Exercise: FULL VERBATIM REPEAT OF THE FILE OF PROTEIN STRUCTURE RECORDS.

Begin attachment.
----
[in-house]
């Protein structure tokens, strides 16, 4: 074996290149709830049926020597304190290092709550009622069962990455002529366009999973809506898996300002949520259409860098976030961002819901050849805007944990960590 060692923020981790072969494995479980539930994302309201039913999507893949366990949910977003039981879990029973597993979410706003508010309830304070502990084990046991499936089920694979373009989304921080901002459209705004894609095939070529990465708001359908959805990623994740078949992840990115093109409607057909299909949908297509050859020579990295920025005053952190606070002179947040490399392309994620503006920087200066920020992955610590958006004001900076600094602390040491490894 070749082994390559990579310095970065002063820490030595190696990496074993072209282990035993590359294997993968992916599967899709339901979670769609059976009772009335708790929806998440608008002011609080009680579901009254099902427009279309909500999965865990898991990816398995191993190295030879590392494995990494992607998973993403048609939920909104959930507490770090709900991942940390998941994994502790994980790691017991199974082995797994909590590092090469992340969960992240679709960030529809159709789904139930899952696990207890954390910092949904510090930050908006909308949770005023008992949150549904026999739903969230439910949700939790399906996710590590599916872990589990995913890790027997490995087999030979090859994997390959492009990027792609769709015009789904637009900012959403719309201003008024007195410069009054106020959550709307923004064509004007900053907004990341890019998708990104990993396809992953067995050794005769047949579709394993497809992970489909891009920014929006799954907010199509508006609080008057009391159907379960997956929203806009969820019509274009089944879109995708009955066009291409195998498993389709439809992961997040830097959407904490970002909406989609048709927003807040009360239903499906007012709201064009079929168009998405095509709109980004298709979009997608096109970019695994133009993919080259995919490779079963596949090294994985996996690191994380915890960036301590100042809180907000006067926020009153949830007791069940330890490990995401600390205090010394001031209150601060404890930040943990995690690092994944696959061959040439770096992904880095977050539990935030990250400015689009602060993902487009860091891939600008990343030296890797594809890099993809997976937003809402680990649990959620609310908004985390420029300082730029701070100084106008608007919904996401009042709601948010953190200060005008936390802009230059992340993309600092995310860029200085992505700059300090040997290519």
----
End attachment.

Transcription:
[in-house]
């Protein structure tokens, strides 16, 4: 074996290149709830049926020597304190290092709550009622069962990455002529366009999973809506898996300002949520259409860098976030961002819901050849805007944990960590 060692923020981790072969494995479980539930994302309201039913999507893949366990949910977003039981879990029973597993979410706003508010309830304070502990084990046991499936089920694979373009989304921080901002459209705004894609095939070529990465708001359908959805990623994740078949992840990115093109409607057909299909949908297509050859020579990295920025005053952190606070002179947040490399392309994620503006920087200066920020992955610590958006004001900076600094602390040491490894 070749082994390559990579310095970065002063820490030595190696990496074993072209282990035993590359294997993968992916599967899709339901979670769609059976009772009335708790929806998440608008002011609080009680579901009254099902427009279309909500999965865990898991990816398995191993190295030879590392494995990494992607998973993403048609939920909104959930507490770090709900991942940390998941994994502790994980790691017991199974082995797994909590590092090469992340969960992240679709960030529809159709789904139930899952696990207890954390910092949904510090930050908006909308949770005023008992949150549904026999739903969230439910949700939790399906996710590590599916872990589990995913890790027997490995087999030979090859994997390959492009990027792609769709015009789904637009900012959403719309201003008024007195410069009054106020959550709307923004064509004007900053907004990341890019998708990104990993396809992953067995050794005769047949579709394993497809992970489909891009920014929006799954907010199509508006609080008057009391159907379960997956929203806009969820019509274009089944879109995708009955066009291409195998498993389709439809992961997040830097959407904490970002909406989609048709927003807040009360239903499906007012709201064009079929168009998405095509709109980004298709979009997608096109970019695994133009993919080259995919490779079963596949090294994985996996690191994380915890960036301590100042809180907000006067926020009153949830007791069940330890490990995401600390205090010394001031209150601060404890930040943990995690690092994944696959061959040439770096992904880095977050539990935030990250400015689009602060993902487009860091891939600008990343030296890797594809890099993809997976937003809402680990649990959620609310908004985390420029300082730029701070100084106008608007919904996401009042709601948010953190200060005008936390802009230059992340993309600092995310860029200085992505700059300090040997290519």